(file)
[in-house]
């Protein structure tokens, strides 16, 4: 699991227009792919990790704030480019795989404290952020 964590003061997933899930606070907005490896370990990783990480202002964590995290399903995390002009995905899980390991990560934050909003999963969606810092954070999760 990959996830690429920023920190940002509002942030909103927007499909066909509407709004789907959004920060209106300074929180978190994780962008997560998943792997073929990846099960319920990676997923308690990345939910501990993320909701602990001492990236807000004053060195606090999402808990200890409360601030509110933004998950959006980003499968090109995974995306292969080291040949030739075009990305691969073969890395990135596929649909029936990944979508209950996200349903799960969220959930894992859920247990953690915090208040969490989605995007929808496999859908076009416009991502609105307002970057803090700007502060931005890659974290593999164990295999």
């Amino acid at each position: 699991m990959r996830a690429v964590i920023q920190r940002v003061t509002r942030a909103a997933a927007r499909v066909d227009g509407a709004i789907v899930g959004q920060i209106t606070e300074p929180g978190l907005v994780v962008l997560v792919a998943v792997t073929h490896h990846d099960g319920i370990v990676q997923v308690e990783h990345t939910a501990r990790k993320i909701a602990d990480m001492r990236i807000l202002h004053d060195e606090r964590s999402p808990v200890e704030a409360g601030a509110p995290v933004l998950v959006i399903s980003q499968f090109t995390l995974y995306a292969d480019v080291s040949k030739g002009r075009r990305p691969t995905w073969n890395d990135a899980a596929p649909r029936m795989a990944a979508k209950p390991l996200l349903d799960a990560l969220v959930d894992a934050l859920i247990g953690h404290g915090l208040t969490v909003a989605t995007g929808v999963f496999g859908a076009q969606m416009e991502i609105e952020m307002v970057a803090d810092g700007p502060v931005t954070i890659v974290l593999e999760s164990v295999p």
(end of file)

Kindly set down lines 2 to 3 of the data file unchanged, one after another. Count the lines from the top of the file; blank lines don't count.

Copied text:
């Protein structure tokens, strides 16, 4: 699991227009792919990790704030480019795989404290952020 964590003061997933899930606070907005490896370990990783990480202002964590995290399903995390002009995905899980390991990560934050909003999963969606810092954070999760 990959996830690429920023920190940002509002942030909103927007499909066909509407709004789907959004920060209106300074929180978190994780962008997560998943792997073929990846099960319920990676997923308690990345939910501990993320909701602990001492990236807000004053060195606090999402808990200890409360601030509110933004998950959006980003499968090109995974995306292969080291040949030739075009990305691969073969890395990135596929649909029936990944979508209950996200349903799960969220959930894992859920247990953690915090208040969490989605995007929808496999859908076009416009991502609105307002970057803090700007502060931005890659974290593999164990295999």
């Amino acid at each position: 699991m990959r996830a690429v964590i920023q920190r940002v003061t509002r942030a909103a997933a927007r499909v066909d227009g509407a709004i789907v899930g959004q920060i209106t606070e300074p929180g978190l907005v994780v962008l997560v792919a998943v792997t073929h490896h990846d099960g319920i370990v990676q997923v308690e990783h990345t939910a501990r990790k993320i909701a602990d990480m001492r990236i807000l202002h004053d060195e606090r964590s999402p808990v200890e704030a409360g601030a509110p995290v933004l998950v959006i399903s980003q499968f090109t995390l995974y995306a292969d480019v080291s040949k030739g002009r075009r990305p691969t995905w073969n890395d990135a899980a596929p649909r029936m795989a990944a979508k209950p390991l996200l349903d799960a990560l969220v959930d894992a934050l859920i247990g953690h404290g915090l208040t969490v909003a989605t995007g929808v999963f496999g859908a076009q969606m416009e991502i609105e952020m307002v970057a803090d810092g700007p502060v931005t954070i890659v974290l593999e999760s164990v295999p």